After the crisis, this centralized structure has broken down, exacerbated by the decentralization process that started in 2001, which created a highly decentralized environment of 500 sub-national governments. As authoritarianism collapsed, the central government had less control in formulating and implementing a consistent development strategy across the vast economy, and in allocating the scarce resources (Kimura 2005). This had resulted in relative economic inertia, since the New Order until very recently, creating a very uncertain investment environment, particularly for foreign investors.

This situation hit the resource-based industry, such as minerals especially hard, partly due to the lower level of mobility of such value chains, hence adding to the picture the complexity of bargaining with local stakeholders and political interests. Despite Indonesia’s strong comparative advantage in resource-based industry, their long term viability requires predictable and sustainable access to raw materials (Aswicahyono et al. 2010). There are also other key factors, such as the lack of Industrial Policy in Indonesia: A Global Value Chain Perspective | 11 competitive supporting services sector as well as sufficient and well-maintained infrastructure. Foreign investors, but also small and medium enterprises (SMEs), local or foreign, are likely to require facilitation to navigate these institutional complexities. Facilitation is often just as, if not more, important than liberalization in attracting investment (Kimura 2005).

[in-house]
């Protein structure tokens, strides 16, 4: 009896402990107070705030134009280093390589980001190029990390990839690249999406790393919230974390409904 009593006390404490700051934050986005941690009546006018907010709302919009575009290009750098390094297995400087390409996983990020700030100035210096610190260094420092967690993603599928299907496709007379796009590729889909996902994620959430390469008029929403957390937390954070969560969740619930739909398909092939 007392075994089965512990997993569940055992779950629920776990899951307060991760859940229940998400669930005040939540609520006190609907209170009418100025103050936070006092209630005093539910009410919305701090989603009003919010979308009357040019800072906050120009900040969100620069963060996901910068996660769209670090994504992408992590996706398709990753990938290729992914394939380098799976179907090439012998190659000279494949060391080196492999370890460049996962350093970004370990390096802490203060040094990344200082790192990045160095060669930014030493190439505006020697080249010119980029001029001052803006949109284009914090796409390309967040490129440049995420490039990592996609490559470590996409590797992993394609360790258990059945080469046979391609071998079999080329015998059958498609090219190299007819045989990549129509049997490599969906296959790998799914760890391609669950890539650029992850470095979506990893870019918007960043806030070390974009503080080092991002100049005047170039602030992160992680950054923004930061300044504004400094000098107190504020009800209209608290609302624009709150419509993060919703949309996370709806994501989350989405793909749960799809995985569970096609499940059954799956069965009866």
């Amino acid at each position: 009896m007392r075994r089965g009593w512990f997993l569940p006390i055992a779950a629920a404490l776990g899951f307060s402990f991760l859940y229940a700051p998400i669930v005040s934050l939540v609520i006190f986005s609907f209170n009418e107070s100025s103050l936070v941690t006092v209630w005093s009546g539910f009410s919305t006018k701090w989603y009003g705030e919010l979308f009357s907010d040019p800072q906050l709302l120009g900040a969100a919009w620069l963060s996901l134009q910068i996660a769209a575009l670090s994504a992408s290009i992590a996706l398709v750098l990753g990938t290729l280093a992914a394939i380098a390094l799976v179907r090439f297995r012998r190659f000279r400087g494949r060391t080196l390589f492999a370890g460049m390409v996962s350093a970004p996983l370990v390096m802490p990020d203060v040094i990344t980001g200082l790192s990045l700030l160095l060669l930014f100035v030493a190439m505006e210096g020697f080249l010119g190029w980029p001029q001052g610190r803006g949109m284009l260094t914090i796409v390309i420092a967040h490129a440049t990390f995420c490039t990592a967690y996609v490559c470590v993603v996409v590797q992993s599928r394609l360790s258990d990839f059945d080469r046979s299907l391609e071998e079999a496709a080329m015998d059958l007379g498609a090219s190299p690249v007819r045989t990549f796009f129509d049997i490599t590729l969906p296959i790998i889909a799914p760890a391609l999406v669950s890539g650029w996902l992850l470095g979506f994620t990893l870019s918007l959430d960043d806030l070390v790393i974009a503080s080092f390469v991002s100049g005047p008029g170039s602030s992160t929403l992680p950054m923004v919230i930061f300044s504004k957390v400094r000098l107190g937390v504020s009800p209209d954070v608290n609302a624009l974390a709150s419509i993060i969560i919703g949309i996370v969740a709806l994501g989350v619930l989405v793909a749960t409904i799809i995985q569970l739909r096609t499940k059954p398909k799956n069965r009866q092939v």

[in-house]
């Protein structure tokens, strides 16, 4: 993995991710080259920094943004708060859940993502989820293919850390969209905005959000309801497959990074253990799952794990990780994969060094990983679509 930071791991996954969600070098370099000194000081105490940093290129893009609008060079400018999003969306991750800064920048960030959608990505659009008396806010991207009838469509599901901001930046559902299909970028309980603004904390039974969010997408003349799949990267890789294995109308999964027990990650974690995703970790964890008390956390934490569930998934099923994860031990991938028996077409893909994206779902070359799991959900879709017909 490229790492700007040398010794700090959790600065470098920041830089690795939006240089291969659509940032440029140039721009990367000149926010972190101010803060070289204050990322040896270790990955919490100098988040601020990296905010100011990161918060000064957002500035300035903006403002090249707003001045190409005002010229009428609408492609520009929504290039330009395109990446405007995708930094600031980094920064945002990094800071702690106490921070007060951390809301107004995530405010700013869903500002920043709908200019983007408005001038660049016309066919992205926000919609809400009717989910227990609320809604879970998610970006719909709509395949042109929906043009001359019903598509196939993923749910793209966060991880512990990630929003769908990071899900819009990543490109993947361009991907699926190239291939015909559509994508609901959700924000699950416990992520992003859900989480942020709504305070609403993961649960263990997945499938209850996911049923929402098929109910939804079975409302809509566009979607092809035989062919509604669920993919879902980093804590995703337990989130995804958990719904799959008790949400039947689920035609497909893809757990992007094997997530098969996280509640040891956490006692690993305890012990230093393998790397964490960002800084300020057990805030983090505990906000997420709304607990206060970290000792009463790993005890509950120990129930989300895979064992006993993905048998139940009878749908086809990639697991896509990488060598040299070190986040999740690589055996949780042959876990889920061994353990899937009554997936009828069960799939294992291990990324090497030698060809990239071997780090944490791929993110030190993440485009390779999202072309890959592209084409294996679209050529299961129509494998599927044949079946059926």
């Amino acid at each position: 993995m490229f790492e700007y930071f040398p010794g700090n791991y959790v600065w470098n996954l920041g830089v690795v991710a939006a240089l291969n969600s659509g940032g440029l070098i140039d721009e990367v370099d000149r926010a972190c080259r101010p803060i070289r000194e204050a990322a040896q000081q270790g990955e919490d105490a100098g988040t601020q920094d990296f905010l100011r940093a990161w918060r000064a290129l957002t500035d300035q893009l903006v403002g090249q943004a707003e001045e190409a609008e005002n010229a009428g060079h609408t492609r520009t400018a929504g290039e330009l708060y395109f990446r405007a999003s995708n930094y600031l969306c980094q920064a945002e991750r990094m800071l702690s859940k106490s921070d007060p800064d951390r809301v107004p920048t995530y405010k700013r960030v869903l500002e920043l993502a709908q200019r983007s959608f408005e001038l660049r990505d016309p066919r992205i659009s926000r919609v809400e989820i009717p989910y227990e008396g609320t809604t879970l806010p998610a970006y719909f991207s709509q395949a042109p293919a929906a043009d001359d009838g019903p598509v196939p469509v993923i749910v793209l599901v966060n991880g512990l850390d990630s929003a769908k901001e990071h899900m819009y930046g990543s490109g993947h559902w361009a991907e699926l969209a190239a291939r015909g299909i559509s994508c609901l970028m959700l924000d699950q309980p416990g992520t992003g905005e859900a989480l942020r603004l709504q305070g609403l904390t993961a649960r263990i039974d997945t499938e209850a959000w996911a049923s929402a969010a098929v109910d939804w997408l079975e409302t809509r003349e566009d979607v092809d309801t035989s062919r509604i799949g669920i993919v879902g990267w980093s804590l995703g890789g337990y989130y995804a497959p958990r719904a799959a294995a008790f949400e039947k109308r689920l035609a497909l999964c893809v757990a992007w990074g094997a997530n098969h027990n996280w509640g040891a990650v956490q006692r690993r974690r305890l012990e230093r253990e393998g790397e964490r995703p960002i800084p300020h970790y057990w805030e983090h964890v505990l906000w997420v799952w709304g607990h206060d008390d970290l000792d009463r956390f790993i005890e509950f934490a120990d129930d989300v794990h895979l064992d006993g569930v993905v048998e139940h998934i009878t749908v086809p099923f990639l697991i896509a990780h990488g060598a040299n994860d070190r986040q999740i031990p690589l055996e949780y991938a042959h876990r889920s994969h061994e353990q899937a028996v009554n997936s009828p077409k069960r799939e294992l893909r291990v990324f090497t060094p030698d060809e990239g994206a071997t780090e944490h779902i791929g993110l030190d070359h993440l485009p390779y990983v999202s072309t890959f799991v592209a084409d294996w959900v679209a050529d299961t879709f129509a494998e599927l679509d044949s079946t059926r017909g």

2004 to 2007: Recovery of Demand and the Start of Proactive Industrial Policy

Since 2003, the Indonesian economy has been showing some signs of recovery. Domestic demand for automobiles and motorcycles increased rapidly, the exchange rate stabilized around Rp9,000 to Rp10,000 per US dollar, and the inflation rate at around 6.0% (Kimura 2005). Supply capacity, however, did not recover as well as demand. While Indonesia has made a steady progress in its political reform, no clear plan was in place in terms of its medium- to long-term economic development. When the first Indonesian Unity Cabinet5 came to power, the GOI was determined to address this.

In 2007, the GOI introduced Law No. 27 on Long-Term National Development Plan (Rencana Pembangunan Jangka Panjang Nasional or RPJPN) for the period 2005–2025. RPJPN placed the industrial sector as the engine of growth for strengthening the economic structure. This is to be supported by agriculture activities in its broad term, the mining sector, and effective services provision.